What can you say about a Jets defense that gave up 430 yards and 30 first downs in front of a packed home stadium?
That yielded 177 rushing yards on 37 carries to the visitors, most of it gained by their "running back as big as an offensive lineman," Derrick Henry?
That allowed a 75-yard drive to a go-ahead touchdown, then a 74-yard TD drive to tie the score with 16 seconds left in regulation, then a 44-yard drive to a field goal attempt that threatened to end this long afternoon of football with what would've ultimately been a very frustrating tie game?
"It was a big game, a big victory," said LB C.J. Mosley, one of the stars and leaders of the Jets' opportunistic D in their 27-24 overtime victory over the Titans.
"We were fantastic," said head coach Robert Saleh.
Those things could be said because they were true, and because a lot of what the Jets defense did was not captured in the above statistical shortfalls that might've doomed a defense and offense with lesser resolve.
Such as sacks. The Jets took Tennessee QB Ryan Tannehill to the MetLife turf seven times — their most in a game since they took down Buffalo's Tyrod Taylor for seven sacks on TNF in 2017. Four of Sunday's sacks were by the Green & White front four, two by Quinnen Williams after his 1.5 sacks last week at Denver. Five of the sacks came on third downs, ending visitors' drives with punts.
"Credit to this D-line — they've been doing it all year, getting after the quarterback," Saleh said. "But it's rush and coverage. I don't think enough credit goes to these young kids in the back end. Two new safeties stepping up and playing a heck of a game back there with communication, Ashtyn [Davis] getting his first run, [Sharrod] Neasman getting his first run. We lose [Brandin] Echols and they didn't flinch.
"And that was the big thing we talked about at halftime. We can't flinch, especially against a team of Tennessee's caliber."
Mosley, who had 13 tackles to give him three consecutive 10-tackle games for the first time in his career, explained how his unit remained unflinching despite Henry's steamroller 157-yard running day and some seemingly backbreaking receptions by second-year RB Jeremy McNichols.
"One of the things we talked about was no matter how many quarters it takes, how many minutes we've got to play, we have to play complementary football," Mosley said. "It didn't look great all the time, but when the offense needed it, they stepped up, when the defense needed it, they stepped up, when the special teams needed it, they stepped up."
One who loomed large in green and white was a player whom Jacksonville placed on the final-cut scrapheap a month ago. Quincy Williams, Quinnen's big bro, had some strong play behind the line against both the Patriots and Broncos, but that turned out to be only a prelude for his all-over-the-field showing Sunday. Williams' line: 12 tackles, one sack, one other tackle for a 6-yard loss, and even a pass defense.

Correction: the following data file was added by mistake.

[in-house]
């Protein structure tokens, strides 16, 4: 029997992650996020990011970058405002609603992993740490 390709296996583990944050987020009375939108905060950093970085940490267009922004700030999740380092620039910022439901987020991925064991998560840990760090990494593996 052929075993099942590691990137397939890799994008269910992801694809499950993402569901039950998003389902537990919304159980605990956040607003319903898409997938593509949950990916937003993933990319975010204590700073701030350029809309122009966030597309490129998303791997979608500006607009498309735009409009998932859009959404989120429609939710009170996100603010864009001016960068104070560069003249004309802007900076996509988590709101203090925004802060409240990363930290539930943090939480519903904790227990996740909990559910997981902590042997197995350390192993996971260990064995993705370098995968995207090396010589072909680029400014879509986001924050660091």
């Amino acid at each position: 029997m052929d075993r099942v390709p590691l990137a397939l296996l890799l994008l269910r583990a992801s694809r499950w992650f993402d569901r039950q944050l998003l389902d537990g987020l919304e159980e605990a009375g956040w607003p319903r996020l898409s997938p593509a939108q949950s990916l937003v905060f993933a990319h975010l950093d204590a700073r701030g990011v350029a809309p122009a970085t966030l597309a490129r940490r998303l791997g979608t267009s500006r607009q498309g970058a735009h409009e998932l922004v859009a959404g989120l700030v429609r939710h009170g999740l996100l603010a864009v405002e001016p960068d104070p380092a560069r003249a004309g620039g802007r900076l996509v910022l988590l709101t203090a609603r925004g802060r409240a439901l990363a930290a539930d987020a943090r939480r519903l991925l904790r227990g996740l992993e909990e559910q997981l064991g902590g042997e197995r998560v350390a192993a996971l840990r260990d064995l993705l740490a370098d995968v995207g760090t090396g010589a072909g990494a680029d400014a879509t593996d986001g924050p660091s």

"I got a lot of wonderful guys around me," said Quincy, who dedicated this game to his mother, who died of breast cancer in 2010, as part of Breast Cancer Awareness Month. "The only way I got to run around the field was because my defensive line kept me clean. And on the line is my brother, which makes it even more special."
Also in the front seven, ends John Franklin-Myers (sack, three QB hits) and Bryce Huff (1.5 sacks, three QBHs) were at times dynamic. And then there was the back end that Saleh referenced.
Javelin Guidry, who came in when Echols suffered a concussion late in the first quarter, racked up 10 tackles. CB Bryce Hall had a half-sack, which he shared with Huff when the two of them "Bryced up" Tannehill to end the first half. And for a defense that managed only four pass defenses — their lowest total after three games over the past quarter of a century — Hall led the way with three PDs of his own for the seven-PD pass defense.
In the final analysis, the Jets defense was very good at times, imperfect at others. But that was OK. Same for the offense. And as Mosley said, and Williams reiterated, it's all about complementary ball, which, if the Jets have started to master it, will help them through their next stretch of contests, beginning Sunday at London against Atlanta.
"Really, we're just out here doing our job. Our job is to win the game," Williams said. "If it's got to be 3-0, we can win the game 3-0. We're really not worrying about what the offense is doing. We're just playing our game."